MESA Archives: Aleutian Islands Deep Water Corals Cruise, July 30, 2004
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Guest journal by Gary Greene Marine Geologist, Moss Landing Marine
Laboratories and the Monterey Bay Aquarium Research Institute
(Read how sound is used to explore the seafloor:
Part I and II)
Part I: Blind As A Bat:
Sounds of Science at Sea
In the darkened Deep Submergence "control van", scientist Gary Greene
uses his computer to select images of the seafloor for later study.
Behind him is one of the maps used to guide the expedition. Photo by Sonya Senkowsky.
Sound controls our lives at sea, especially if you are a geophysicist. It
is what we use to tell us what lies in the water, how the sea floor is
configured and what lies beneath the floor of the ocean. Onboard ship, it
tells us when things go wrong or when things are going well. Sounds are all
around us, and in this noisy environment we sort out the routine of seaboard
life and scientific data collection.
Bells and whistles let us know if a fire has started or if the
vessel is about to sink (or, more likely, that the crew is conducting a
drill) so that we can reach for our survival suits and rush to the life
rafts. The sounds of the constant hum of blowers, motors, thrusters and the
thrashing of the large propellers tell us that things are normal, and
whether the ship is underway surveying or keeping station for sampling and
My day at sea on the Revelle generally starts with a gentle knock on
the door of my cabin, located deep in the ship up against the starboard
(right) side. It is 3:30 in the morning and time to relieve the watch in the
Deep Submergence control van several decks above my cabin. In the dark of
the cabin, I struggle to dress and collect all the things I will need to
stand my four-hour-long watch. In this dark environment, I collect the
sounds around me and assess the state of the vessel and its operation. Do
the motors sound right? Is water rushing past the hull or is it gently
lapping up against it? This assessment prepares me for what to expect when I
reach the control van.
Sometimes the knock does not come. I awake anyway. In the dark, I
can hear the sweep of sound and hard click against the hull from the multibeam
echosounder, which sounds like a birdcall. This instrument is used
to image the seafloor, using sound to give precise depth information based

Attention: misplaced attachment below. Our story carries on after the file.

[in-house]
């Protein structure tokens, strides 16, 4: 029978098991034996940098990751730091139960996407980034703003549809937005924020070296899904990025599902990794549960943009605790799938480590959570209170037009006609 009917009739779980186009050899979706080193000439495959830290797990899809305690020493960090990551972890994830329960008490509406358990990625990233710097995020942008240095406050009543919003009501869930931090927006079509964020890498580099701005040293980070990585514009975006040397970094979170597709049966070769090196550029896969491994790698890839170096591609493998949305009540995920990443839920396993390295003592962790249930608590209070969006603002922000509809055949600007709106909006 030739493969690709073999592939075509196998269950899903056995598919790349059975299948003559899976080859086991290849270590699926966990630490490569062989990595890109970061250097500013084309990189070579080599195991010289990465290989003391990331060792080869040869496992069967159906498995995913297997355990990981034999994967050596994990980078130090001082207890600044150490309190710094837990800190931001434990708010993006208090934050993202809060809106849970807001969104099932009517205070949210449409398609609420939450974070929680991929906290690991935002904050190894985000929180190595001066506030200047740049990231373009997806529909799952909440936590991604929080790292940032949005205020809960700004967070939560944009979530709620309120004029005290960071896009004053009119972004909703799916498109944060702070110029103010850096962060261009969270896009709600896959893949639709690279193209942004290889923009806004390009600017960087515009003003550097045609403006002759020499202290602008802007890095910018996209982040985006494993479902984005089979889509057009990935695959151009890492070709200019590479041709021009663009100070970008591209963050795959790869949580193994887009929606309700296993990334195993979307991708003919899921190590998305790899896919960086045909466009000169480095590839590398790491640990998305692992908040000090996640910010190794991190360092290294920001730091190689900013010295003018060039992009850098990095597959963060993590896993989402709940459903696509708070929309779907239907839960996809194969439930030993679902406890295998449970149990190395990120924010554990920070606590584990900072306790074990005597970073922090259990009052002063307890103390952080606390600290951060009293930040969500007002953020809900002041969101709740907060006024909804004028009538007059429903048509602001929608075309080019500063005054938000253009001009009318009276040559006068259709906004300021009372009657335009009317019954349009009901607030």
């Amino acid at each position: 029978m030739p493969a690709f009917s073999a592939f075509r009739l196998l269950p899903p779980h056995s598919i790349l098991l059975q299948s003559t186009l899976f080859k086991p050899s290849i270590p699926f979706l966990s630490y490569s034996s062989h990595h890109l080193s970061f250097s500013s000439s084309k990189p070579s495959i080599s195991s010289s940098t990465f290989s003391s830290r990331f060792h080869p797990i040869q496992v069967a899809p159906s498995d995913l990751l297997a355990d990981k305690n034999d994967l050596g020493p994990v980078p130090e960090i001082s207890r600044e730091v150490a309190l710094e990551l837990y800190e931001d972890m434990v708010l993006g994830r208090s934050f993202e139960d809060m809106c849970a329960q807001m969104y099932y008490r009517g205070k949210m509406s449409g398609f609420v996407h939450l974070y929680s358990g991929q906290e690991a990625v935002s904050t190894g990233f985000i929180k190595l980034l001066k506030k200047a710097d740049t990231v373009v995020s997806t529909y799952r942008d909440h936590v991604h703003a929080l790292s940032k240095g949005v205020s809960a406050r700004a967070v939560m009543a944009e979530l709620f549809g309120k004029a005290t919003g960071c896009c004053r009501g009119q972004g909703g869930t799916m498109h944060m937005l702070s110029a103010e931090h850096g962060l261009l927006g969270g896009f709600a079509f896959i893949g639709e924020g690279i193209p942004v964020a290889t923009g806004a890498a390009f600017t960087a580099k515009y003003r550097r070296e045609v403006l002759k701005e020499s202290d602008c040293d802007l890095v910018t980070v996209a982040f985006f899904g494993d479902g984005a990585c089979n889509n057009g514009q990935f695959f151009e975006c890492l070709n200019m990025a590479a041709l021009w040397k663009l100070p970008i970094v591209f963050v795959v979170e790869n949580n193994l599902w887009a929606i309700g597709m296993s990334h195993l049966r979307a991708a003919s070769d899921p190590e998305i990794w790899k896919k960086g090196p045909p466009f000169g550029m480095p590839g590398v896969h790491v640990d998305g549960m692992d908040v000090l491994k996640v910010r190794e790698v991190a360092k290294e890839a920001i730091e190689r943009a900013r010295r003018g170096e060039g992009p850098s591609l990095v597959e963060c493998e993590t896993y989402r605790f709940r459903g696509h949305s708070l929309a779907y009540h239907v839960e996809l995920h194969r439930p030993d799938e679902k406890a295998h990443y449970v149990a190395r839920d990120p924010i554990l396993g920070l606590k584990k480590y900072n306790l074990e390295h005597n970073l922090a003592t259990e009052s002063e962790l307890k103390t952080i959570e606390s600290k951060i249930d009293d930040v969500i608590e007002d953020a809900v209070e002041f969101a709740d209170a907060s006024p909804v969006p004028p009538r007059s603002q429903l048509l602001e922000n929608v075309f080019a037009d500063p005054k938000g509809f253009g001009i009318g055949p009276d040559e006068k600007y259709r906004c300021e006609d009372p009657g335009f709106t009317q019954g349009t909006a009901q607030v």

on the reflected and random scatter of sound that returns to the receiver
after being bounced off the sediment or rock below. The duration between the
sweep of sound and the click, along with the intensity of the click, tells
me if we are in deep or shallow water. If the click taps the hull like a
hammer would, and the duration between the sweep of initial noise and the
click is short, I know that we are in shallow water. If the click is barely
detectable and arrives long after the initial sweep of sound, I know we are
in deep water.
So, this day that the knock does not come, I know that something has
changed, either because of an instrument malfunction or from a change in
plans. The echosounder noise tells me if we are in shallow water. The
lapping or swishing of water along the hull outside of my cabin tells me if
the vessel is swiftly moving through the water. And, the normal or
interrupted background ship noise tells me if everything onboard the ship is
operating normally. The ship's horn blasting away every 2 minutes to alert
other vessels of our presence tells me that it is foggy on the calm waters.
Armed with this sound assessment, I retreat from my dark cabin to the
lighted world of the ship's interior. I grab a cup of coffee in the mess and
slowly make my way to the control van, confirming my initial assessment of
conditions based on sound.
So, like bats, we marine geologists rely upon sound to navigate and image
the surroundings around us, the deep sea. Try it. The next time you get up
in the dark, don't turn on the lights. Listen. Listen to sounds in your
room. Listen to the sounds outside. Try to determine the activity in your
house and in your neighborhood (you probably do this subconsciously anyway).
Do you hear dishes rattling to indicate someone is up and in the kitchen? Do
you hear the drip and patter of water, which may indicate rain, or a broken
You have now collected and assessed these sounds, an assessment that helps
you plan your day, answering questions such as: Do you need to fix breakfast
or is it being fixed for you? And what you should wear today?
Sound allows us to plan for our daily life, both scientifically and at home.
So off I go for another day at sea using sound to plan and guide me through
this very exciting scientific adventure aboard the Revelle.
Part II >>>